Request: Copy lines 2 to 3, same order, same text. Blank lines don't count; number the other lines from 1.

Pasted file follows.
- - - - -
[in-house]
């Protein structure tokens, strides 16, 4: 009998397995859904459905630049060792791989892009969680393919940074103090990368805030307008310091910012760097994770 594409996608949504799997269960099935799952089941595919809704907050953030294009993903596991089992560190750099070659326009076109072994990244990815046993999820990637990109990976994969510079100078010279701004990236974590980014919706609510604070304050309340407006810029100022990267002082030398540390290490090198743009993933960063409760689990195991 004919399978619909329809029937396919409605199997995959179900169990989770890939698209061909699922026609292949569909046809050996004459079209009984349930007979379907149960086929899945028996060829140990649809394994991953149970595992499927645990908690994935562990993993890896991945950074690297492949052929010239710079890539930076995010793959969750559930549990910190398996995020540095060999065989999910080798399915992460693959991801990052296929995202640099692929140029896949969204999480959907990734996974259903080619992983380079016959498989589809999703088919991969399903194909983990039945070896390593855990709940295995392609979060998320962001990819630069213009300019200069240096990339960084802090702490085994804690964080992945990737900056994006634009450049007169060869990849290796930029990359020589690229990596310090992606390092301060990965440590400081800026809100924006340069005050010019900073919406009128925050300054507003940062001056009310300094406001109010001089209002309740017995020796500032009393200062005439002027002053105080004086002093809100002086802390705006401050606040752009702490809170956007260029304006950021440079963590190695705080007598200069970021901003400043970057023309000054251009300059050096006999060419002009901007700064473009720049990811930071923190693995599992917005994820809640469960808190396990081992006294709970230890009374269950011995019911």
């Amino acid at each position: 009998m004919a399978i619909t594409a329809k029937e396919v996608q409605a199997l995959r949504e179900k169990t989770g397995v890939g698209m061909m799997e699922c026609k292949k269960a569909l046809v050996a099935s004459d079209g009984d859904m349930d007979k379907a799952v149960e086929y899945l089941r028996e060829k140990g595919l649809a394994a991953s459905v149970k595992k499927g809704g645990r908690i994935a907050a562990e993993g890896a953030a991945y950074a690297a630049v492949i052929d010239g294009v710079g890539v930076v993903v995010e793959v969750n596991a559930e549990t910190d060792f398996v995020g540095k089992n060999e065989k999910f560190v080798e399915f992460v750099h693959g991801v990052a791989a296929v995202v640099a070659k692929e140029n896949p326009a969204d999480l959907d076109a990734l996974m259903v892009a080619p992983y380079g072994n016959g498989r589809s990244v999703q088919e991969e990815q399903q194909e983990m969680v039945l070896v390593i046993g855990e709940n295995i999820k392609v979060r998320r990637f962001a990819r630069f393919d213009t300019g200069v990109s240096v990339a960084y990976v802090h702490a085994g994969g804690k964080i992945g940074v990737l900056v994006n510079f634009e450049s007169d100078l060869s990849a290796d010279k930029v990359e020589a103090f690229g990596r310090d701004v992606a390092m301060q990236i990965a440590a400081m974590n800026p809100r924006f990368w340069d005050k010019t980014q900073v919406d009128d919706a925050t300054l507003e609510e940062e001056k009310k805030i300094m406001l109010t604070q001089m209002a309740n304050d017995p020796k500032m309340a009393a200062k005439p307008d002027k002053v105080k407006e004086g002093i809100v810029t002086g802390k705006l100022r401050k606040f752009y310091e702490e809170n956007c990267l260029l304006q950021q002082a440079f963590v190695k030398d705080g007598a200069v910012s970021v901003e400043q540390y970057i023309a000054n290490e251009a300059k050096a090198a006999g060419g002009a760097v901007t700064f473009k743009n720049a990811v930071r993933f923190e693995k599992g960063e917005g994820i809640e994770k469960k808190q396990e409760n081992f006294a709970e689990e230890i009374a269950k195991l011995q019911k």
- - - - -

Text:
């Protein structure tokens, strides 16, 4: 009998397995859904459905630049060792791989892009969680393919940074103090990368805030307008310091910012760097994770 594409996608949504799997269960099935799952089941595919809704907050953030294009993903596991089992560190750099070659326009076109072994990244990815046993999820990637990109990976994969510079100078010279701004990236974590980014919706609510604070304050309340407006810029100022990267002082030398540390290490090198743009993933960063409760689990195991 004919399978619909329809029937396919409605199997995959179900169990989770890939698209061909699922026609292949569909046809050996004459079209009984349930007979379907149960086929899945028996060829140990649809394994991953149970595992499927645990908690994935562990993993890896991945950074690297492949052929010239710079890539930076995010793959969750559930549990910190398996995020540095060999065989999910080798399915992460693959991801990052296929995202640099692929140029896949969204999480959907990734996974259903080619992983380079016959498989589809999703088919991969399903194909983990039945070896390593855990709940295995392609979060998320962001990819630069213009300019200069240096990339960084802090702490085994804690964080992945990737900056994006634009450049007169060869990849290796930029990359020589690229990596310090992606390092301060990965440590400081800026809100924006340069005050010019900073919406009128925050300054507003940062001056009310300094406001109010001089209002309740017995020796500032009393200062005439002027002053105080004086002093809100002086802390705006401050606040752009702490809170956007260029304006950021440079963590190695705080007598200069970021901003400043970057023309000054251009300059050096006999060419002009901007700064473009720049990811930071923190693995599992917005994820809640469960808190396990081992006294709970230890009374269950011995019911």
């Amino acid at each position: 009998m004919a399978i619909t594409a329809k029937e396919v996608q409605a199997l995959r949504e179900k169990t989770g397995v890939g698209m061909m799997e699922c026609k292949k269960a569909l046809v050996a099935s004459d079209g009984d859904m349930d007979k379907a799952v149960e086929y899945l089941r028996e060829k140990g595919l649809a394994a991953s459905v149970k595992k499927g809704g645990r908690i994935a907050a562990e993993g890896a953030a991945y950074a690297a630049v492949i052929d010239g294009v710079g890539v930076v993903v995010e793959v969750n596991a559930e549990t910190d060792f398996v995020g540095k089992n060999e065989k999910f560190v080798e399915f992460v750099h693959g991801v990052a791989a296929v995202v640099a070659k692929e140029n896949p326009a969204d999480l959907d076109a990734l996974m259903v892009a080619p992983y380079g072994n016959g498989r589809s990244v999703q088919e991969e990815q399903q194909e983990m969680v039945l070896v390593i046993g855990e709940n295995i999820k392609v979060r998320r990637f962001a990819r630069f393919d213009t300019g200069v990109s240096v990339a960084y990976v802090h702490a085994g994969g804690k964080i992945g940074v990737l900056v994006n510079f634009e450049s007169d100078l060869s990849a290796d010279k930029v990359e020589a103090f690229g990596r310090d701004v992606a390092m301060q990236i990965a440590a400081m974590n800026p809100r924006f990368w340069d005050k010019t980014q900073v919406d009128d919706a925050t300054l507003e609510e940062e001056k009310k805030i300094m406001l109010t604070q001089m209002a309740n304050d017995p020796k500032m309340a009393a200062k005439p307008d002027k002053v105080k407006e004086g002093i809100v810029t002086g802390k705006l100022r401050k606040f752009y310091e702490e809170n956007c990267l260029l304006q950021q002082a440079f963590v190695k030398d705080g007598a200069v910012s970021v901003e400043q540390y970057i023309a000054n290490e251009a300059k050096a090198a006999g060419g002009a760097v901007t700064f473009k743009n720049a990811v930071r993933f923190e693995k599992g960063e917005g994820i809640e994770k469960k808190q396990e409760n081992f006294a709970e689990e230890i009374a269950k195991l011995q019911k």